Skepta - Konnichiwa

by Charlotte Morrison

If you know anything at all about the grime scene, one name you know is Skepta. The Tottenham MC has been a heavy weight in the scene since pretty near the genre’s naissance, switching from DJing to rapping after the police seized all of his records in the wake of a shooting in his council estate. This might seem like a crude start to a career but it is emblematic of a generation of artists who grew up with not much besides boredom, alienation and a burgeoning new style that would go on to reshape the face of British music.

Grime is perhaps the most innovative and exciting music scene currently. No song better exemplifies this than 2015’s Shutdown: it is belligerent, relentless and indomitably confident. This is a vibe that permeates Skepta’s fourth studio album, Konnichiwa. Yet the album is much more than a repetition of Shutdown times fifteen. It is carefully sewn together, coherent yet diverse.

Konnichiwa is Skepta’s first studio album since 2011’s Doin’ It Again, which saw the MC veer towards awkward pop songs such as 2010’s Rescue Me (which is somehow his highest charting single yet… there’s no accounting for taste). This album is therefore a huge step forward for Skepta as well as a return to a more authentic approach to music.

One of the most interesting aspects of the album is its non-musical aspects. The songs are woven together with snippets of conversation, lending the record a concept-album feel and highlighting the major themes of the album, in a manner reminiscent of Kendrick Lamar’s seminal 2015 album, To Pimp A Butterfly. For instance Lyrics begins with a snippet of Wiley pleading for the audience to remain calm at a rowdy club night, which leads into a snarky take-down of inferior MCs over a sizzling bass line. Corn On The Curb features a phone conversation between Skepta and Chip where Skepta confesses the pressures he feels as a successful artist from a disadvantaged background. This shows a far more vulnerable side to Skepta than fans have seen before and highlights some of the tensions the album deals with.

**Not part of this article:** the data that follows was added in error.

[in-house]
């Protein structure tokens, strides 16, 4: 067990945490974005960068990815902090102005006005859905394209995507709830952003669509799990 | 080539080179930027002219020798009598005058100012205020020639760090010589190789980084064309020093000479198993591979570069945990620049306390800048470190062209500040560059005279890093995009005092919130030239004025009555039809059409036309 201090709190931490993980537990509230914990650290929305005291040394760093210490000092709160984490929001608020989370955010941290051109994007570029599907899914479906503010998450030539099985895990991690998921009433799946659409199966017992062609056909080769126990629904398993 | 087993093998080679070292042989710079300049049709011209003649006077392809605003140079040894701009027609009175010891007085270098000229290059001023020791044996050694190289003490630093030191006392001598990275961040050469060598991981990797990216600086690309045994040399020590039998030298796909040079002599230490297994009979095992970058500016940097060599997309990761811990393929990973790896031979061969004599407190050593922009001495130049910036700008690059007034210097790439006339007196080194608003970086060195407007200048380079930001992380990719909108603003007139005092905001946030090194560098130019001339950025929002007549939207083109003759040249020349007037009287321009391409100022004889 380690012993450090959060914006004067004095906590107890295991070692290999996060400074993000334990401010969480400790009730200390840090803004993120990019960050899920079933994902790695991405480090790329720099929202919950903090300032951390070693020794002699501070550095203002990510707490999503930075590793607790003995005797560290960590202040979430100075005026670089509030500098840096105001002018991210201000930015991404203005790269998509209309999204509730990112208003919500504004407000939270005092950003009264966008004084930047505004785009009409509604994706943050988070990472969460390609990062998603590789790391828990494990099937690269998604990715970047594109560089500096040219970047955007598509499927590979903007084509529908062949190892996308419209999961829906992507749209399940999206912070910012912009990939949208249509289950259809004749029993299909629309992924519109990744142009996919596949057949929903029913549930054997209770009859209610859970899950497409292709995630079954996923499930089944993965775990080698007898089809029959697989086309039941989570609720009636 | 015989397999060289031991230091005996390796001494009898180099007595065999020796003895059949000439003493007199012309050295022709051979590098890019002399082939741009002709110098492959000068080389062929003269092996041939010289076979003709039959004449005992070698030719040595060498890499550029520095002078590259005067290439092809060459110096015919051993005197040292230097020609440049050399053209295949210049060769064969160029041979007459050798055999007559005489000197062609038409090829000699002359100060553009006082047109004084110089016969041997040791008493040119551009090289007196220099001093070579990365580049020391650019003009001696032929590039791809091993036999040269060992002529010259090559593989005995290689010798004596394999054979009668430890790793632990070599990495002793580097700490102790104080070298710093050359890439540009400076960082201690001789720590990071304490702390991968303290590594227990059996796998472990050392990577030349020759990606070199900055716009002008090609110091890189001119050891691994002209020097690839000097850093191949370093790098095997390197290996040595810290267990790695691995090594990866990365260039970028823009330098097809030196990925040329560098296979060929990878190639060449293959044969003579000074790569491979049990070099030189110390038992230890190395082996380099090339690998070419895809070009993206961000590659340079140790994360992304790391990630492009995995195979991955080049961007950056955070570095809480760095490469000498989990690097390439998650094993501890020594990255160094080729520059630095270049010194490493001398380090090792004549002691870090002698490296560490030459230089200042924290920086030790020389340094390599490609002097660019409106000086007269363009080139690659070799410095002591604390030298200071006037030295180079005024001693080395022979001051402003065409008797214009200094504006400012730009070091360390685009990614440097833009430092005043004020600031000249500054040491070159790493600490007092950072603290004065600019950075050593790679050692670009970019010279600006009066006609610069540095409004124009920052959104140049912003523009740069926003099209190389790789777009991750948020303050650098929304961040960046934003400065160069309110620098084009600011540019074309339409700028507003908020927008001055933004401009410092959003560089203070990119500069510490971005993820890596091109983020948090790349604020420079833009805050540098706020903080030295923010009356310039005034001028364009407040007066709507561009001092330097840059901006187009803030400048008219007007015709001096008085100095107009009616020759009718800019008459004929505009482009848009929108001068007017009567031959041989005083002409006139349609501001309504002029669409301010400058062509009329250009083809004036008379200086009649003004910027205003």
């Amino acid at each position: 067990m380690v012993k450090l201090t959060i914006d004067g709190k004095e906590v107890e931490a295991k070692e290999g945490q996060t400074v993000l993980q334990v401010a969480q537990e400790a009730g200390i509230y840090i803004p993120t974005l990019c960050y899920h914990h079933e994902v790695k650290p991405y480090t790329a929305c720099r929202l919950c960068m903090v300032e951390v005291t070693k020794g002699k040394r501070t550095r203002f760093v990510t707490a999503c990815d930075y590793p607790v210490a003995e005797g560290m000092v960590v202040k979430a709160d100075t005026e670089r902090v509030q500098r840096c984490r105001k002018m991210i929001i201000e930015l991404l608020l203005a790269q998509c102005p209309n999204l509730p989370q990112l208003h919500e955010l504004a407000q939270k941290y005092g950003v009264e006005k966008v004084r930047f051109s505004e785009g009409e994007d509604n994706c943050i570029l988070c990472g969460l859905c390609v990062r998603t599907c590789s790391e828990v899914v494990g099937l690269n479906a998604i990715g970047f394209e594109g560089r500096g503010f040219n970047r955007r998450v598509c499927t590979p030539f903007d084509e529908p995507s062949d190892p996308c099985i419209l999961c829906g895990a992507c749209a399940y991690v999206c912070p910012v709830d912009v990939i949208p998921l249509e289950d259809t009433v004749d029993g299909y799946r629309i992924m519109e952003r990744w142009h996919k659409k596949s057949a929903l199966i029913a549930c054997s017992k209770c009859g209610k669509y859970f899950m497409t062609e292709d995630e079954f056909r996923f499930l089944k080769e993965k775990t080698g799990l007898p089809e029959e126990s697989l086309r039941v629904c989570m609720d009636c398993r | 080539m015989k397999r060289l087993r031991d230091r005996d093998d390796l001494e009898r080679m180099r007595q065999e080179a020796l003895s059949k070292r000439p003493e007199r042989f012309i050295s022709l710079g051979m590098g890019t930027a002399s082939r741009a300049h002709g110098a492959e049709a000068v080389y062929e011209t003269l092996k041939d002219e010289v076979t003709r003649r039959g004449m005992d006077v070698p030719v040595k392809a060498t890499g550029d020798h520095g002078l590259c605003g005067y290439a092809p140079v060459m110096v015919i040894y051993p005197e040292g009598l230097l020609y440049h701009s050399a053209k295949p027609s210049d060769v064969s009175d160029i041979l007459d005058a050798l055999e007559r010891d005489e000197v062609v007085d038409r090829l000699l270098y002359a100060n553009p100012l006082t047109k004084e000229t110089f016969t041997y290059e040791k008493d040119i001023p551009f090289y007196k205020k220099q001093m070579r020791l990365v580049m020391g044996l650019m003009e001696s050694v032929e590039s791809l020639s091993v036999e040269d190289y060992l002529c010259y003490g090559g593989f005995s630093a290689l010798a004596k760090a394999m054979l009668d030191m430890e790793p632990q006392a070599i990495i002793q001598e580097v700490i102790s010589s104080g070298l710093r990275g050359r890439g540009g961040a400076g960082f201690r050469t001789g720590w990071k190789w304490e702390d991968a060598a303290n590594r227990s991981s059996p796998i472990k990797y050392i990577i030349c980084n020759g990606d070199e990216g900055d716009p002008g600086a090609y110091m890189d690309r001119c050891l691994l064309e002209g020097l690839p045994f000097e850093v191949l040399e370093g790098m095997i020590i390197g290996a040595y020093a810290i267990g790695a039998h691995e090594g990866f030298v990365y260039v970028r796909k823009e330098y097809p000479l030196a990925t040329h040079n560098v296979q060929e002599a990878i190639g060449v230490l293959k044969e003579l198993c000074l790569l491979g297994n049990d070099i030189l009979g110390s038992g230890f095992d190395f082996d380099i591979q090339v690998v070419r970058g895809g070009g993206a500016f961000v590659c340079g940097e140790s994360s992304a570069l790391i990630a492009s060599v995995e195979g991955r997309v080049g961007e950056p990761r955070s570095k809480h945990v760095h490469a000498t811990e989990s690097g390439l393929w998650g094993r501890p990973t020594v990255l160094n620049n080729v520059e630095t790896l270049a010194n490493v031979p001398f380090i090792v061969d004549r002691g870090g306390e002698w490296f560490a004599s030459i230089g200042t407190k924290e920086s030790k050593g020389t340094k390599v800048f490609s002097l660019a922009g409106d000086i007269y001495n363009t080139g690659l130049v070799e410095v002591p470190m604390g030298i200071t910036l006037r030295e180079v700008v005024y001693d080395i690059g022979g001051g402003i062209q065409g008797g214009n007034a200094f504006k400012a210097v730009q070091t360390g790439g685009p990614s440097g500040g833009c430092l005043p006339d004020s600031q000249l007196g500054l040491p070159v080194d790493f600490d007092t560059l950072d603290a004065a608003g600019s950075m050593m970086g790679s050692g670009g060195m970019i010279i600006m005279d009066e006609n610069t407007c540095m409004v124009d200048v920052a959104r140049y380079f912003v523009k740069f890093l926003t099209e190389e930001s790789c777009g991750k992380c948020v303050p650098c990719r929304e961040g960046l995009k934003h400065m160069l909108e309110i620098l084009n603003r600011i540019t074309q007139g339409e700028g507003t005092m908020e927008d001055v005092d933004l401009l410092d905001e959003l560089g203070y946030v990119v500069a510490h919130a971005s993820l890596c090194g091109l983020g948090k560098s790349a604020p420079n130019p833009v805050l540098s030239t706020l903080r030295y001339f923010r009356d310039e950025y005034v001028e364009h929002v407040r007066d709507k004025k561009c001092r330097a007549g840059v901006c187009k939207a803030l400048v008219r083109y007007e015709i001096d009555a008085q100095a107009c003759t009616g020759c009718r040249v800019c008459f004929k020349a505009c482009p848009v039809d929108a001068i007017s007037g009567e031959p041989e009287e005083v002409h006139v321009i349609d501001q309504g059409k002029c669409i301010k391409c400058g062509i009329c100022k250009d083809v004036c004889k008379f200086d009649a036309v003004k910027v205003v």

The album is wildly anti-authoritarian, as seen on It Ain’t Safe. One of the best songs on the record, the track is heavy both musically and lyrically, telling of Skepta’s life on the roads before his musical success. It retains a grime feel from its deep, pulsing bass but also draws on an old school hip hop vibe through Young Lord’s refrain. The verse is snarling and emphatic with the chorus providing pulsing relief through its rhythmic repetition.

Other highlights include the R&B-infused Ladies Hit Squad. The track features A$AP Nast and a suave-sounding D Double E and is as close as Skepta gets to pop on this record. Meanwhile Numbers fuses Pharell’s funky production with Skepta’s critique of label executives and Man’s incendiary beat underscores spitting repudiation of fake fans and social climbers.

It would, of course, be impossible not to mention the track that acts as Konnichiwa’s mission statement: That’s Not Me. The first track released from the record, the tune represents Skepta’s renunciation of mainstream consumerism and return to his roots and to pushing the boundaries of grime. This is what the album achieves. It is vulnerable, emphatic, organic yet fully fleshed. Altogether, this album is a huge step forward for both Skepta and grime at large.